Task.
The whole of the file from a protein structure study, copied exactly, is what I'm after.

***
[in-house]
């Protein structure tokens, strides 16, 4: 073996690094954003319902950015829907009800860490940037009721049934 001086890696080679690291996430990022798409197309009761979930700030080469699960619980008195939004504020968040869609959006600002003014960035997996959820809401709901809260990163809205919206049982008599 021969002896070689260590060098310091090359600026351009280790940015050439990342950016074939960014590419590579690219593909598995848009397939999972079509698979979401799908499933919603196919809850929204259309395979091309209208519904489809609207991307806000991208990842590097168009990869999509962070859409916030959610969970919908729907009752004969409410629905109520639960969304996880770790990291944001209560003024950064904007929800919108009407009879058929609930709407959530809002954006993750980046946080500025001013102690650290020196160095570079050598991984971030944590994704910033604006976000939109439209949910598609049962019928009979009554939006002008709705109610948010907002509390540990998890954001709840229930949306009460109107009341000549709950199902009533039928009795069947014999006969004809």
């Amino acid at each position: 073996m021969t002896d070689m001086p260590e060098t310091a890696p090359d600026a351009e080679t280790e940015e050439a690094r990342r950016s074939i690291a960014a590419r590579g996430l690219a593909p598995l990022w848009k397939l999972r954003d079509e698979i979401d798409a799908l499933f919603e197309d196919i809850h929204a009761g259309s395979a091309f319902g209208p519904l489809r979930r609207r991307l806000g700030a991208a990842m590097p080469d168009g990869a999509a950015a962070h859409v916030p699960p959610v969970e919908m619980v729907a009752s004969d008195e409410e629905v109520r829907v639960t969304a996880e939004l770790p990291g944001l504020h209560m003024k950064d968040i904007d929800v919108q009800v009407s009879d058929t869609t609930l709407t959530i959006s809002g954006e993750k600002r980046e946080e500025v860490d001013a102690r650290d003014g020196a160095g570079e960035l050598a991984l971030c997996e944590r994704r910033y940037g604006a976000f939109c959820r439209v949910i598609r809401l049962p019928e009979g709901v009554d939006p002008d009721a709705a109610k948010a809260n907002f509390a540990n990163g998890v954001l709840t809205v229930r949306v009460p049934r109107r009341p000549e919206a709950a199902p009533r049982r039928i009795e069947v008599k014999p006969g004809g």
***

[in-house]
């Protein structure tokens, strides 16, 4: 073996690094954003319902950015829907009800860490940037009721049934 001086890696080679690291996430990022798409197309009761979930700030080469699960619980008195939004504020968040869609959006600002003014960035997996959820809401709901809260990163809205919206049982008599 021969002896070689260590060098310091090359600026351009280790940015050439990342950016074939960014590419590579690219593909598995848009397939999972079509698979979401799908499933919603196919809850929204259309395979091309209208519904489809609207991307806000991208990842590097168009990869999509962070859409916030959610969970919908729907009752004969409410629905109520639960969304996880770790990291944001209560003024950064904007929800919108009407009879058929609930709407959530809002954006993750980046946080500025001013102690650290020196160095570079050598991984971030944590994704910033604006976000939109439209949910598609049962019928009979009554939006002008709705109610948010907002509390540990998890954001709840229930949306009460109107009341000549709950199902009533039928009795069947014999006969004809």
């Amino acid at each position: 073996m021969t002896d070689m001086p260590e060098t310091a890696p090359d600026a351009e080679t280790e940015e050439a690094r990342r950016s074939i690291a960014a590419r590579g996430l690219a593909p598995l990022w848009k397939l999972r954003d079509e698979i979401d798409a799908l499933f919603e197309d196919i809850h929204a009761g259309s395979a091309f319902g209208p519904l489809r979930r609207r991307l806000g700030a991208a990842m590097p080469d168009g990869a999509a950015a962070h859409v916030p699960p959610v969970e919908m619980v729907a009752s004969d008195e409410e629905v109520r829907v639960t969304a996880e939004l770790p990291g944001l504020h209560m003024k950064d968040i904007d929800v919108q009800v009407s009879d058929t869609t609930l709407t959530i959006s809002g954006e993750k600002r980046e946080e500025v860490d001013a102690r650290d003014g020196a160095g570079e960035l050598a991984l971030c997996e944590r994704r910033y940037g604006a976000f939109c959820r439209v949910i598609r809401l049962p019928e009979g709901v009554d939006p002008d009721a709705a109610k948010a809260n907002f509390a540990n990163g998890v954001l709840t809205v229930r949306v009460p049934r109107r009341p000549e919206a709950a199902p009533r049982r039928i009795e069947v008599k014999p006969g004809g």